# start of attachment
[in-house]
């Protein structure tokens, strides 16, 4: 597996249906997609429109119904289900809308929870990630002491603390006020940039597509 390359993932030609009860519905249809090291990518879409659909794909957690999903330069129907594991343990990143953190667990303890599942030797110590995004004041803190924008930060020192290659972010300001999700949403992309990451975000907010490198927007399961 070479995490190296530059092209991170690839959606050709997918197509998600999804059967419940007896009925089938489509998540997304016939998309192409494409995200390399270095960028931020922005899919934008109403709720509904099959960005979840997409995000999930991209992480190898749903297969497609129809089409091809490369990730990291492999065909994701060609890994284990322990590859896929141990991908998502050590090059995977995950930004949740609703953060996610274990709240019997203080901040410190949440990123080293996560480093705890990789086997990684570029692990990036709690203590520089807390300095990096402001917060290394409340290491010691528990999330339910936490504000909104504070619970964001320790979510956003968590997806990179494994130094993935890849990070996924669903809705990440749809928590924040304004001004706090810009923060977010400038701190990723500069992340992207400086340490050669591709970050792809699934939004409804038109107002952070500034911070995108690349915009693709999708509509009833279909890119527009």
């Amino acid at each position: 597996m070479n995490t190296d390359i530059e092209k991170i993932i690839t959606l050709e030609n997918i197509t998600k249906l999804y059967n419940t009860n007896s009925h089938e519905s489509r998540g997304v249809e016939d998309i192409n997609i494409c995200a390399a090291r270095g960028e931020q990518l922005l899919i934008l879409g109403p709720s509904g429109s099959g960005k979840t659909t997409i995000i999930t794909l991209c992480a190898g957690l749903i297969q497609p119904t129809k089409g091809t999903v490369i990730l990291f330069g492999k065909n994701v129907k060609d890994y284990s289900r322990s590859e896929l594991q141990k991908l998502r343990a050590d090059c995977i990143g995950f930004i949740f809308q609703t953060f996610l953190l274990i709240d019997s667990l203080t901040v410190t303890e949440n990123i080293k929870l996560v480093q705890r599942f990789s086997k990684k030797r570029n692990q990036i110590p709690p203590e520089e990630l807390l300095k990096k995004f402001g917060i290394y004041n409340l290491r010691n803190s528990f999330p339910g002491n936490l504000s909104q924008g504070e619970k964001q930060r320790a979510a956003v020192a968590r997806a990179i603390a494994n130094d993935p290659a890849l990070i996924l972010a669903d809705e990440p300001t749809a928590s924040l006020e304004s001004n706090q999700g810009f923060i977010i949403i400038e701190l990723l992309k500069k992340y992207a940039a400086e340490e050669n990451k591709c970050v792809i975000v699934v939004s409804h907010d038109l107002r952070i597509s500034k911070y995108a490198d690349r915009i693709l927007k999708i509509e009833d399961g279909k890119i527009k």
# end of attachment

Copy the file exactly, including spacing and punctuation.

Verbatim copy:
[in-house]
């Protein structure tokens, strides 16, 4: 597996249906997609429109119904289900809308929870990630002491603390006020940039597509 390359993932030609009860519905249809090291990518879409659909794909957690999903330069129907594991343990990143953190667990303890599942030797110590995004004041803190924008930060020192290659972010300001999700949403992309990451975000907010490198927007399961 070479995490190296530059092209991170690839959606050709997918197509998600999804059967419940007896009925089938489509998540997304016939998309192409494409995200390399270095960028931020922005899919934008109403709720509904099959960005979840997409995000999930991209992480190898749903297969497609129809089409091809490369990730990291492999065909994701060609890994284990322990590859896929141990991908998502050590090059995977995950930004949740609703953060996610274990709240019997203080901040410190949440990123080293996560480093705890990789086997990684570029692990990036709690203590520089807390300095990096402001917060290394409340290491010691528990999330339910936490504000909104504070619970964001320790979510956003968590997806990179494994130094993935890849990070996924669903809705990440749809928590924040304004001004706090810009923060977010400038701190990723500069992340992207400086340490050669591709970050792809699934939004409804038109107002952070500034911070995108690349915009693709999708509509009833279909890119527009």
């Amino acid at each position: 597996m070479n995490t190296d390359i530059e092209k991170i993932i690839t959606l050709e030609n997918i197509t998600k249906l999804y059967n419940t009860n007896s009925h089938e519905s489509r998540g997304v249809e016939d998309i192409n997609i494409c995200a390399a090291r270095g960028e931020q990518l922005l899919i934008l879409g109403p709720s509904g429109s099959g960005k979840t659909t997409i995000i999930t794909l991209c992480a190898g957690l749903i297969q497609p119904t129809k089409g091809t999903v490369i990730l990291f330069g492999k065909n994701v129907k060609d890994y284990s289900r322990s590859e896929l594991q141990k991908l998502r343990a050590d090059c995977i990143g995950f930004i949740f809308q609703t953060f996610l953190l274990i709240d019997s667990l203080t901040v410190t303890e949440n990123i080293k929870l996560v480093q705890r599942f990789s086997k990684k030797r570029n692990q990036i110590p709690p203590e520089e990630l807390l300095k990096k995004f402001g917060i290394y004041n409340l290491r010691n803190s528990f999330p339910g002491n936490l504000s909104q924008g504070e619970k964001q930060r320790a979510a956003v020192a968590r997806a990179i603390a494994n130094d993935p290659a890849l990070i996924l972010a669903d809705e990440p300001t749809a928590s924040l006020e304004s001004n706090q999700g810009f923060i977010i949403i400038e701190l990723l992309k500069k992340y992207a940039a400086e340490e050669n990451k591709c970050v792809i975000v699934v939004s409804h907010d038109l107002r952070i597509s500034k911070y995108a490198d690349r915009i693709l927007k999708i509509e009833d399961g279909k890119i527009k």